Justin, I have a grandson with special needs, and I’d like to provide for him after I die without hurting his ability to receive government assistance. What is the best way to do that? – George
George, People with special needs will often require life-long therapy and special living arrangements to live independently, so our clients often want to leave additional money for these family members. However, there are a few things to be aware of before making distributions to them.
Many state programs that benefit people with special needs have asset limitations. Money left directly to the special needs will often disqualify them for some of the benefits they are receiving. If they are not already receiving benefits, then these distributions may make it take longer for them to start receiving assistance.
To avoid this, some people leave money to a trusted family member with the understanding that the funds will be used for the special needs person’s care. This works as far as the assets not being counted against the special needs person, but there are other risks. For example, the funds are now subject to the family member’s creditors. The money could be lost if the family member got divorced, filed bankruptcy, or was sued.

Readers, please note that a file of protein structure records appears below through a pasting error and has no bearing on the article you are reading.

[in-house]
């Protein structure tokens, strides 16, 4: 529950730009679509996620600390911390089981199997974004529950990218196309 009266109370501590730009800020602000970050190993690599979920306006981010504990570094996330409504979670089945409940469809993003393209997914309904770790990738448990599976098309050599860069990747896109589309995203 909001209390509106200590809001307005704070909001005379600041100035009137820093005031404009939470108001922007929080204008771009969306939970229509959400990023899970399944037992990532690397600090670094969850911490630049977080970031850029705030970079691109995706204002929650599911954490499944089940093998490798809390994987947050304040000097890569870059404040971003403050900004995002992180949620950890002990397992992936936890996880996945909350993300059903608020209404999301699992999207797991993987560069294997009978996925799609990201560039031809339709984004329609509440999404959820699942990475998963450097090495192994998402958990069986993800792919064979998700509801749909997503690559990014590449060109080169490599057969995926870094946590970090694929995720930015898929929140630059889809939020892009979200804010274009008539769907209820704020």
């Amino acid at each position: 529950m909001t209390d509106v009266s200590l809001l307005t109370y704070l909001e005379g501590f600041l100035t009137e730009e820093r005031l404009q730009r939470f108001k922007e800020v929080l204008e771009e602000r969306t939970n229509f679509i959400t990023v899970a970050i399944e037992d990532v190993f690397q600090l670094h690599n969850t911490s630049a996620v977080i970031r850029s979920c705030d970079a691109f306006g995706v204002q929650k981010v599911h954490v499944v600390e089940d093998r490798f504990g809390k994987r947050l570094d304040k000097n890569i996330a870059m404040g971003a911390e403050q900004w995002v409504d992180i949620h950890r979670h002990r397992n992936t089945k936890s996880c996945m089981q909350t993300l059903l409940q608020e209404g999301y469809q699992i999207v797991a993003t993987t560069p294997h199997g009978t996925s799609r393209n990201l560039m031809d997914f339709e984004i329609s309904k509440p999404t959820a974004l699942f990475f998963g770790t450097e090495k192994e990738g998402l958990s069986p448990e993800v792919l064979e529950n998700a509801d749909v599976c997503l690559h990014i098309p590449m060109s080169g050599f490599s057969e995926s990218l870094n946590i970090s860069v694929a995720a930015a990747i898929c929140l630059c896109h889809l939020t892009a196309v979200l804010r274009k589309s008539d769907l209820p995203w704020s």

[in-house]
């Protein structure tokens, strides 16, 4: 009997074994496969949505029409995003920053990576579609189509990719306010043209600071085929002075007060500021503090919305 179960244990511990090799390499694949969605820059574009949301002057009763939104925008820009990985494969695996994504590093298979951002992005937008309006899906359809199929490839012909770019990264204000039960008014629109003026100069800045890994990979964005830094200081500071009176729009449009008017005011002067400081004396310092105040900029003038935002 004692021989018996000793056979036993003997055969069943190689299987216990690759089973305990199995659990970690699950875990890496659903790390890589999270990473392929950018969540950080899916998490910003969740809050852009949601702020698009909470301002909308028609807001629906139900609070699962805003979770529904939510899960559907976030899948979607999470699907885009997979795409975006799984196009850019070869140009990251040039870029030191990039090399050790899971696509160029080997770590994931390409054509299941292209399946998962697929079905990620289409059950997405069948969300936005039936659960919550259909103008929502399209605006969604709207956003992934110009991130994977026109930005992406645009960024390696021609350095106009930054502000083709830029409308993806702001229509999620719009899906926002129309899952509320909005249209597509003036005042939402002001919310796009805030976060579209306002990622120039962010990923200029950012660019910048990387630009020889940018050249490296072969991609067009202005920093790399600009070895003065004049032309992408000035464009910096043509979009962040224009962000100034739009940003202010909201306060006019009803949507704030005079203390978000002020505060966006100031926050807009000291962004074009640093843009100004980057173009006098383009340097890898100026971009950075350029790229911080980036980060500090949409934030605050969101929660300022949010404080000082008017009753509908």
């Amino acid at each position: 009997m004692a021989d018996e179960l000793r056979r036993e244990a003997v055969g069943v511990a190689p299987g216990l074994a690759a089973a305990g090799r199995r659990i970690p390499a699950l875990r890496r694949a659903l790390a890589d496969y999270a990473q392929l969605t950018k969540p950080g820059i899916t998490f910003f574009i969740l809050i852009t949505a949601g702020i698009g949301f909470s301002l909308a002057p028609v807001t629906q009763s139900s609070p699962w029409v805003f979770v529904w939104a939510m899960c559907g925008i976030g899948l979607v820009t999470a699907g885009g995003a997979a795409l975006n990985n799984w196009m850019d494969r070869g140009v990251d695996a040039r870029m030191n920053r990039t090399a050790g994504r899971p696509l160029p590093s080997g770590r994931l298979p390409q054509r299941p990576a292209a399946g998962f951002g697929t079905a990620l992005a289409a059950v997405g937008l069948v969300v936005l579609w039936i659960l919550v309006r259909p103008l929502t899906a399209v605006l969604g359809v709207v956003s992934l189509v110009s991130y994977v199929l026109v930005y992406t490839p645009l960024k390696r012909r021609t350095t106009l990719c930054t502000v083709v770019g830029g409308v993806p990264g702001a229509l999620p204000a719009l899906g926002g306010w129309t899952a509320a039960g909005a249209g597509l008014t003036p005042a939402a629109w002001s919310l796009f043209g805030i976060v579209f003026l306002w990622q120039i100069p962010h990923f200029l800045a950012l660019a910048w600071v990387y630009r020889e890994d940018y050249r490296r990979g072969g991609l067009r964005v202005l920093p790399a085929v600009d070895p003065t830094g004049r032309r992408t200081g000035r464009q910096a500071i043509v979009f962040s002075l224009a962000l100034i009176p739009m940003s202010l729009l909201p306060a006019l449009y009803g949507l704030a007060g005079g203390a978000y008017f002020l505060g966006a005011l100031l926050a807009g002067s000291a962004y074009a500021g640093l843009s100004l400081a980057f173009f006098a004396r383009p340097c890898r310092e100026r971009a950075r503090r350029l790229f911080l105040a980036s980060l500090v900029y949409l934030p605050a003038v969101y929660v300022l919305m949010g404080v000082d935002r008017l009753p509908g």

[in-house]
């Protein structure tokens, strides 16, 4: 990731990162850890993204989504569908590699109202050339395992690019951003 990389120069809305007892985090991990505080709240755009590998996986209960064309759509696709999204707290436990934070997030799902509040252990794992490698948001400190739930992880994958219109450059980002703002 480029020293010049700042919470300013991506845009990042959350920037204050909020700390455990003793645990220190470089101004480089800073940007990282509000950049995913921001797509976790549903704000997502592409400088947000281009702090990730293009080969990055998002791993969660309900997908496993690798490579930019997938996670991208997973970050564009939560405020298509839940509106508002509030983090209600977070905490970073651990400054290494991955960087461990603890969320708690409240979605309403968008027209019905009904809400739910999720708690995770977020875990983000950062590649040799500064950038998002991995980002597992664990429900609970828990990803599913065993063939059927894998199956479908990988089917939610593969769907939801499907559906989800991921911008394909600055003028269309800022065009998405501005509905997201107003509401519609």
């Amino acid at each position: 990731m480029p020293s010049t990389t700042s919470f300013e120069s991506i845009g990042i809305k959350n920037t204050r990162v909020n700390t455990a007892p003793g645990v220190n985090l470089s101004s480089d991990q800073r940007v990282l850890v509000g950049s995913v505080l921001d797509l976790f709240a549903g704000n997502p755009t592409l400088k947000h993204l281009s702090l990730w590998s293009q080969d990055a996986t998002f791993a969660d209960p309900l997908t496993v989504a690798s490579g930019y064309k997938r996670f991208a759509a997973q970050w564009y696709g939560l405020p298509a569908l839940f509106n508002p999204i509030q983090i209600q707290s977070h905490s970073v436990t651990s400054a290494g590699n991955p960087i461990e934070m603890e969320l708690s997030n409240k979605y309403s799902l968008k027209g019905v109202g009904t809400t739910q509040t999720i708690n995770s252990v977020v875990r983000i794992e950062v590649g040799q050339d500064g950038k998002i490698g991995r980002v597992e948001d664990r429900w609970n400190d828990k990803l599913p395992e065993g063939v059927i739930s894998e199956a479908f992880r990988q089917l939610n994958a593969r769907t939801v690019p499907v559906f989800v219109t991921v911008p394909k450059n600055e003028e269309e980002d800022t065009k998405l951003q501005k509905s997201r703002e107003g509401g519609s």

The best way to leave assets to a special needs person is to create a Supplemental Needs Trust (SNT). The funds in the SNT won’t be counted as an asset, but can be used to enhance the life of the person with special need. Another benefit, a SNT can allow a family member to control the money, while providing protection from their own creditors. The rules for a SNT are strict, but it is the best of both worlds. It allows the special needs person to continue receiving benefits from the state while providing them with additional money for needs not otherwise met by their benefits and, even better, for the fun things in life.